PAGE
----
The patterns may make it difficult for predators to identify a single animal from a running herd and distort distance at dawn and dusk. Or they may dissuade insects that recognize only large areas of single-colored fur or act as a kind of natural sunscreen. Because of their uniqueness, stripes may also help zebras recognize one another.
Zebras are social animals that spend time in herds. They graze together, primarily on grass, and even groom one another.
Plains (Burchell's) zebras are the most common species. They live in small family groups consisting of a male (stallion), several females, and their young. These units may combine with others to form awe-inspiring herds thousands of head strong, but family members will remain close within the herd.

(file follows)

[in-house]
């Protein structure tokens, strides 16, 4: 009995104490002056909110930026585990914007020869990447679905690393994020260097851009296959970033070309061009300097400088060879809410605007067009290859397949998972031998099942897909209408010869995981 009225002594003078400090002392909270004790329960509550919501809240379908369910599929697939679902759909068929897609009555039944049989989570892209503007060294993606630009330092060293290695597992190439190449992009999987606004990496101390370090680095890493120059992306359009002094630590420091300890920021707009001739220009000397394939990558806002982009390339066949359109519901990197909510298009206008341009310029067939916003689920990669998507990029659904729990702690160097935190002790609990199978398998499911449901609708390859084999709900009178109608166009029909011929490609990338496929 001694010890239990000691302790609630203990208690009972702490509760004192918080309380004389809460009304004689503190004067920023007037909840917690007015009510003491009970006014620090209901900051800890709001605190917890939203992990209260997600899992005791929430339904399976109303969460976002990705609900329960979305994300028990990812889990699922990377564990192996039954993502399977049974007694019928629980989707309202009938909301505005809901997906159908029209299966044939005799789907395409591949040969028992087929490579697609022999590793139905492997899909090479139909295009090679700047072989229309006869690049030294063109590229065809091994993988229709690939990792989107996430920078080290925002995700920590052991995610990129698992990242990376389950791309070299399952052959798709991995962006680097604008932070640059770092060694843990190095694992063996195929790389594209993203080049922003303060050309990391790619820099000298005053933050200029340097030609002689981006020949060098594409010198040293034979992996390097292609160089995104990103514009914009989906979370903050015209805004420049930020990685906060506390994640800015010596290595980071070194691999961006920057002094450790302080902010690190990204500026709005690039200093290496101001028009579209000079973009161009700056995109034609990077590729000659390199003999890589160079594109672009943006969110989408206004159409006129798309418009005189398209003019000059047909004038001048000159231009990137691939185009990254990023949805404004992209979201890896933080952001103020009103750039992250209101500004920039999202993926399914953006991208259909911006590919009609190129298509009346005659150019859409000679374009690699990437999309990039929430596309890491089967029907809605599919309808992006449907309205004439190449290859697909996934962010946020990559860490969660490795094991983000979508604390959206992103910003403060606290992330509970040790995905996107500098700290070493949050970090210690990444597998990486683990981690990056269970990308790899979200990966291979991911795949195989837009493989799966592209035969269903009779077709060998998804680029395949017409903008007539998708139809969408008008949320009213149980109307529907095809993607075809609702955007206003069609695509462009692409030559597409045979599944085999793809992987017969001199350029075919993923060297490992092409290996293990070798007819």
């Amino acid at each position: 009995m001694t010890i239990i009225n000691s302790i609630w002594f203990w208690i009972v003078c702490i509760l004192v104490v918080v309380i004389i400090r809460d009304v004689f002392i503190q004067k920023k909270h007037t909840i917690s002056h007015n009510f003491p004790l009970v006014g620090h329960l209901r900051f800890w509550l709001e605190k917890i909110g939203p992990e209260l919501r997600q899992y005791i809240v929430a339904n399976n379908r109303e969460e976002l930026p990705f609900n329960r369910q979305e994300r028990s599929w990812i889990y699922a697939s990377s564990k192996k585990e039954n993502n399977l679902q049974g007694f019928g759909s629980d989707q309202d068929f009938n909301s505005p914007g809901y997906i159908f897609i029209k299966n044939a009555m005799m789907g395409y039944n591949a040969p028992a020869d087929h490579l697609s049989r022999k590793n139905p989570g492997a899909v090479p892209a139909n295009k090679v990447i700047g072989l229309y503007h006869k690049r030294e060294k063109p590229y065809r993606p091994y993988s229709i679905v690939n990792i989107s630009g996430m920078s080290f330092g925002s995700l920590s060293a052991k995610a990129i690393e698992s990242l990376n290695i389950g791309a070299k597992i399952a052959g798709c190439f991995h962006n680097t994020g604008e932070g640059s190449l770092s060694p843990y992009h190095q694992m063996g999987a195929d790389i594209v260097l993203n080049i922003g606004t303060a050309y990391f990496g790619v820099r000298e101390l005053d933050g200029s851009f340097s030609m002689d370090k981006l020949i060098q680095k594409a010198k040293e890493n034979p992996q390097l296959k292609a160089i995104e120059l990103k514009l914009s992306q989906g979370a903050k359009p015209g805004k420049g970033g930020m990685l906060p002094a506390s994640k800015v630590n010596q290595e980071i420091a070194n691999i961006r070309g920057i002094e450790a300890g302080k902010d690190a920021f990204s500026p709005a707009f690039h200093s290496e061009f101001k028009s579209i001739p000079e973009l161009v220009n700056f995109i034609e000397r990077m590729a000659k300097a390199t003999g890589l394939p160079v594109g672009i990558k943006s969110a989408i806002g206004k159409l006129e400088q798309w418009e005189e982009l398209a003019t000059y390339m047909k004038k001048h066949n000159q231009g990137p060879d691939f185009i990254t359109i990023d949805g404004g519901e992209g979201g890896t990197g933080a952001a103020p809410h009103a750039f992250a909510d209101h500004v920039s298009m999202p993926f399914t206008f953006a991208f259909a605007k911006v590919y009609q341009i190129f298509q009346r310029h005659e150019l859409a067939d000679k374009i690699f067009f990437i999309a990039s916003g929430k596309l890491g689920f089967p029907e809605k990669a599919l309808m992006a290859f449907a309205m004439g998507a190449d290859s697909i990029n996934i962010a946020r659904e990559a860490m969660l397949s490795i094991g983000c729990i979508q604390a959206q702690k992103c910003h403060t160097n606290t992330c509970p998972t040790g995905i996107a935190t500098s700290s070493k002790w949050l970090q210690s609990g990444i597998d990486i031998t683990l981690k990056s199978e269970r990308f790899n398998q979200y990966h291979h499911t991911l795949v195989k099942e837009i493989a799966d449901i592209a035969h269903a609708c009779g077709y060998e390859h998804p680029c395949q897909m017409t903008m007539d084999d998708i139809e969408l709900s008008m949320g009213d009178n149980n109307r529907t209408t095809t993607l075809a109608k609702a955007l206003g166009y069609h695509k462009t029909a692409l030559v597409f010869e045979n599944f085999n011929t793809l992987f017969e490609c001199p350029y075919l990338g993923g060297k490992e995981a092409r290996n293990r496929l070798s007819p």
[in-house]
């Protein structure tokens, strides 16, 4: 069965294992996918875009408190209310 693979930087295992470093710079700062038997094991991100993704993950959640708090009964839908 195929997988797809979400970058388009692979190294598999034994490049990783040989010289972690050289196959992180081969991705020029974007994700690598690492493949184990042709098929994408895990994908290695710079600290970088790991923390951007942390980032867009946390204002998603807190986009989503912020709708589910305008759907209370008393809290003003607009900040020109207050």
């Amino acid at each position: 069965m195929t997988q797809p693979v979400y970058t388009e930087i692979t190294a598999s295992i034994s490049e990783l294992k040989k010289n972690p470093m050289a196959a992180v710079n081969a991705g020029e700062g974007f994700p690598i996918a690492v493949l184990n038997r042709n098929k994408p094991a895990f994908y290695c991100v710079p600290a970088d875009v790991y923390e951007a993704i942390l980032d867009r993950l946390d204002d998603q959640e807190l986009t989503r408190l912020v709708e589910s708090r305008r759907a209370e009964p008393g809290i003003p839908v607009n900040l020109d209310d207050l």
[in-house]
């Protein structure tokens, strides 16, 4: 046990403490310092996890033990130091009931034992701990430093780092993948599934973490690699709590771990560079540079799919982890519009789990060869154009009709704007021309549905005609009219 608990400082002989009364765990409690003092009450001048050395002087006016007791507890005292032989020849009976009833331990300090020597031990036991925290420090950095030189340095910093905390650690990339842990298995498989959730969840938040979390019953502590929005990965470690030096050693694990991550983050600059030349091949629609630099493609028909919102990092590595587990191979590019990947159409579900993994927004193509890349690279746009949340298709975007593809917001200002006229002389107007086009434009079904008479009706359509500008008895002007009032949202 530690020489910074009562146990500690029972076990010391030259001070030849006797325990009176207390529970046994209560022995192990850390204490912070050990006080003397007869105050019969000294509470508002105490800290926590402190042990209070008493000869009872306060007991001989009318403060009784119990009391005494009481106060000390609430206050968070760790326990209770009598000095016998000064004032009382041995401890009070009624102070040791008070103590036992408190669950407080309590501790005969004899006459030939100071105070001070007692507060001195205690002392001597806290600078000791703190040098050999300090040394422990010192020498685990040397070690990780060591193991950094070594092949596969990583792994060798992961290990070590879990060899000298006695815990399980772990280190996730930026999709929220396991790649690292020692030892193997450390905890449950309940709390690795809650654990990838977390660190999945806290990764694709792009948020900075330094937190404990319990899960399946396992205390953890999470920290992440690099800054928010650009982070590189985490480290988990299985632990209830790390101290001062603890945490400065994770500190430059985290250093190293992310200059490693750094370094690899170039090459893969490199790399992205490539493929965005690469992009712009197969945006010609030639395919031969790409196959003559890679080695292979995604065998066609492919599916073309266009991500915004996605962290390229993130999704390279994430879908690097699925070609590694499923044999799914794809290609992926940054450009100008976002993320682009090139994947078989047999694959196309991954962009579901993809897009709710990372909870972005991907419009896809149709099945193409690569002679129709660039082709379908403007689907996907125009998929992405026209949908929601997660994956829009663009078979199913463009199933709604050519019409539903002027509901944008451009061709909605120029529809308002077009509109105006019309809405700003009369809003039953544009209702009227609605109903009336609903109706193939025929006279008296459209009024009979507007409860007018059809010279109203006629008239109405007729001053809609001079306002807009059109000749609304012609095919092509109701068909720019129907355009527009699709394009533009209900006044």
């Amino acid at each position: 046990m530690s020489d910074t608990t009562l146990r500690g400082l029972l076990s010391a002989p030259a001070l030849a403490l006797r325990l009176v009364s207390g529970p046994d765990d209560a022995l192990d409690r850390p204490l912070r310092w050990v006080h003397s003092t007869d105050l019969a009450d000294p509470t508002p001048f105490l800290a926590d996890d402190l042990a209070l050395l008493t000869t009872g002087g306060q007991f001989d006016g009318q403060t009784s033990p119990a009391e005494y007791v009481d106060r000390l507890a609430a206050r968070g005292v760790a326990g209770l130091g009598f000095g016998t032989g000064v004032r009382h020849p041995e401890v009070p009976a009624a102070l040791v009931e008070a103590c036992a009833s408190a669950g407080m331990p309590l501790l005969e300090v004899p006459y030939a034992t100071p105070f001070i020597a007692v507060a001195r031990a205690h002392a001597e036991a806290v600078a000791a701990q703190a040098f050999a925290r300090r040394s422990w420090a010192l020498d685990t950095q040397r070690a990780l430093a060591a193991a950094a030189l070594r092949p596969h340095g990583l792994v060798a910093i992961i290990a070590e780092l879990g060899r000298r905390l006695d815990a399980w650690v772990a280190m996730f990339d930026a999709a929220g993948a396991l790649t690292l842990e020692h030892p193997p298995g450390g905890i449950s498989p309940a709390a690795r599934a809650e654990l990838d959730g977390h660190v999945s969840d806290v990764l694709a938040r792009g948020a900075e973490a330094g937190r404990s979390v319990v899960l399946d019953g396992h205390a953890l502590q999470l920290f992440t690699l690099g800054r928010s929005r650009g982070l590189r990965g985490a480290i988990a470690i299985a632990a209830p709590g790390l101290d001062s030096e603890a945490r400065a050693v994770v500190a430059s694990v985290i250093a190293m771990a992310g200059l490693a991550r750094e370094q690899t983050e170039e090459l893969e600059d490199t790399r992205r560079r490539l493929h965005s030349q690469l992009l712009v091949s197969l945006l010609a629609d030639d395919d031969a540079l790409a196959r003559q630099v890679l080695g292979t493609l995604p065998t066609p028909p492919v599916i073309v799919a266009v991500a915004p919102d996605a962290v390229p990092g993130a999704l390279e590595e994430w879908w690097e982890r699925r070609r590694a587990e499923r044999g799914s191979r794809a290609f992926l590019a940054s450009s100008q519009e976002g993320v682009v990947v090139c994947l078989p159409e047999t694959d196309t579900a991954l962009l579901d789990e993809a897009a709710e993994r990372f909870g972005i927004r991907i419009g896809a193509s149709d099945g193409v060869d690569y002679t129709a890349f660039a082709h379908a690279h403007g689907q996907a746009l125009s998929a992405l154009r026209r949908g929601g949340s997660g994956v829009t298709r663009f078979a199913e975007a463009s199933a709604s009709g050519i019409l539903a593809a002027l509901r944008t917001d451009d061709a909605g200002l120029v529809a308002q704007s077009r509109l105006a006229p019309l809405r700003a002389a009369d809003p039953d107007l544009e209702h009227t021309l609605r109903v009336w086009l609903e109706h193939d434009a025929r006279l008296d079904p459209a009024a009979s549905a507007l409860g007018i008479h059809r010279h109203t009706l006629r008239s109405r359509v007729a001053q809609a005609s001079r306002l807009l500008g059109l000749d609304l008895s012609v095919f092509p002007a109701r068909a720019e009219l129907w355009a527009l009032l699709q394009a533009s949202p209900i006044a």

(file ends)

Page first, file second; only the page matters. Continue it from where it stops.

Zebras must be constantly wary of lions and hyenas. A herd has many eyes alert to danger. If an animal is attacked, its family will come to its defense, circling the wounded zebra and attempting to drive off predators.